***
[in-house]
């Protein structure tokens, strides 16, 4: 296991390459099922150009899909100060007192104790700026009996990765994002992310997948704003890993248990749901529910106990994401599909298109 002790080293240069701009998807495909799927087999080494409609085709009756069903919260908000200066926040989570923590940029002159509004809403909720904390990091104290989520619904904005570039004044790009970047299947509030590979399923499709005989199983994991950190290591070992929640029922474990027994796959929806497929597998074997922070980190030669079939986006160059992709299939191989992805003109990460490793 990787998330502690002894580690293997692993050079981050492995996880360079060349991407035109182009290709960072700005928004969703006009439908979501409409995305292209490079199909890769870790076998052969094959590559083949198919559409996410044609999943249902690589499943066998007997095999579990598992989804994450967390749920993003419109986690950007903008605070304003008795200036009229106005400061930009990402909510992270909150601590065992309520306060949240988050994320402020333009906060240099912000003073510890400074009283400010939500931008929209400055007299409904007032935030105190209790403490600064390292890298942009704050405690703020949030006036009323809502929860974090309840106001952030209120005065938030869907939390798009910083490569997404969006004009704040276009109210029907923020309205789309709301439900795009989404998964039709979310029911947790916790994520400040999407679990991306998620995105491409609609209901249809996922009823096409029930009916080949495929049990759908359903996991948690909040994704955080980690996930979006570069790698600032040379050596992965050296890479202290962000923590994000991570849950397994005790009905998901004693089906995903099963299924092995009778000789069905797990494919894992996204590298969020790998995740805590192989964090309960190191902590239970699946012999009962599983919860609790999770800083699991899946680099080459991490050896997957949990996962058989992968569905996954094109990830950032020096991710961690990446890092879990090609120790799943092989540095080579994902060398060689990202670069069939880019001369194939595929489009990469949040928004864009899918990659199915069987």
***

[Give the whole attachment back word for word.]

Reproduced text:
[in-house]
């Protein structure tokens, strides 16, 4: 296991390459099922150009899909100060007192104790700026009996990765994002992310997948704003890993248990749901529910106990994401599909298109 002790080293240069701009998807495909799927087999080494409609085709009756069903919260908000200066926040989570923590940029002159509004809403909720904390990091104290989520619904904005570039004044790009970047299947509030590979399923499709005989199983994991950190290591070992929640029922474990027994796959929806497929597998074997922070980190030669079939986006160059992709299939191989992805003109990460490793 990787998330502690002894580690293997692993050079981050492995996880360079060349991407035109182009290709960072700005928004969703006009439908979501409409995305292209490079199909890769870790076998052969094959590559083949198919559409996410044609999943249902690589499943066998007997095999579990598992989804994450967390749920993003419109986690950007903008605070304003008795200036009229106005400061930009990402909510992270909150601590065992309520306060949240988050994320402020333009906060240099912000003073510890400074009283400010939500931008929209400055007299409904007032935030105190209790403490600064390292890298942009704050405690703020949030006036009323809502929860974090309840106001952030209120005065938030869907939390798009910083490569997404969006004009704040276009109210029907923020309205789309709301439900795009989404998964039709979310029911947790916790994520400040999407679990991306998620995105491409609609209901249809996922009823096409029930009916080949495929049990759908359903996991948690909040994704955080980690996930979006570069790698600032040379050596992965050296890479202290962000923590994000991570849950397994005790009905998901004693089906995903099963299924092995009778000789069905797990494919894992996204590298969020790998995740805590192989964090309960190191902590239970699946012999009962599983919860609790999770800083699991899946680099080459991490050896997957949990996962058989992968569905996954094109990830950032020096991710961690990446890092879990090609120790799943092989540095080579994902060398060689990202670069069939880019001369194939595929489009990469949040928004864009899918990659199915069987």